One hundred years ago my grandmother Irene started embroidering linens and doilies for her home. She made tablecloths with matching napkins, pillowcases, dresser scarves, hand towels and handkerchiefs.
She also began collecting special pieces that were decorated by others she knew. Some of the linens were probably to be used in a quilt or bedspread and some were treasured gifts from treasured people in her life. All were spectacular and beautiful.
Sixty years ago my mother Peggy inherited the wonderful collection of embroidered linens from my grandmother. She used a few of them in the house we lived in.
Over the years, she added a few pieces to the group. I remember a tablecloth with napkins for a card table and a liner for a bread basket. I know she made more but that’s all I remember.
Both my grandmother and mother were great sewers and made most of their clothes. My mother made many of my clothes as well as my two children’s when they were little. What they didn’t do very much was embroider, so everything they did embellish is just that much more precious.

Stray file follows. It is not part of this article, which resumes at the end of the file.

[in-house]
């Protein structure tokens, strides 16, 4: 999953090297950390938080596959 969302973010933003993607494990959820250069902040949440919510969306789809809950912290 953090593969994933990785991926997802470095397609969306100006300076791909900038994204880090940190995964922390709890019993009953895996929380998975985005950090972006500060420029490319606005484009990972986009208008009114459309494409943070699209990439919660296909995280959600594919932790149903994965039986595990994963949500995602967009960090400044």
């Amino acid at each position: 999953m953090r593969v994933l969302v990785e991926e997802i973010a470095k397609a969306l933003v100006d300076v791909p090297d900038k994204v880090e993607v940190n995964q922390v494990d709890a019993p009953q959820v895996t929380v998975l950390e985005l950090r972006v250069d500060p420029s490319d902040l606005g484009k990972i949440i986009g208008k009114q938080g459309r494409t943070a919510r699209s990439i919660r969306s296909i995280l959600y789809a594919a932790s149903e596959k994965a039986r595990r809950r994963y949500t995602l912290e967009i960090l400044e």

The embroidery has become more than just a pretty attraction. It has become a symbol. It represents continuity – a connection over the years, the decades. It is a thread that binds my grandmother to mother to me. All the hours they spent are there. All the starts, mistakes, restarts and finishes are there. All the plans blossoming into beautifully decorated linens are there. There for all to see, appreciate and learn from.
Forty-three years ago I became the recipient of the grand collection, which by then had become fairly extensive. After a few years of my own collecting, I began to try to plan a good use for the expanding treasure trove of embellished pieces of linen and cotton.
Last year I designed a quilt using as many of the antique and vintage pieces as I could. The center is the middle of a tablecloth surrounded by four hand towels and corners of two dresser scarves.
Around that are the borders of a tablecloth. The mosaic panels are made up of all sorts of linens and doilies overlapping all around the quilt.
The final border is made up of handkerchiefs of every color and design.
While sewing every seam, I thought about mother and grandmother, their love of sewing and their contribution to the quilt. Their enthusiasm and love of the art were with me every step of the way. What a lovely way to share with the generations.
One hundred years of hand work, collecting and loving special pieces of cloth, three generations of women and one quilt to show all the care. What a grand result!
I couldn’t have done it without you two!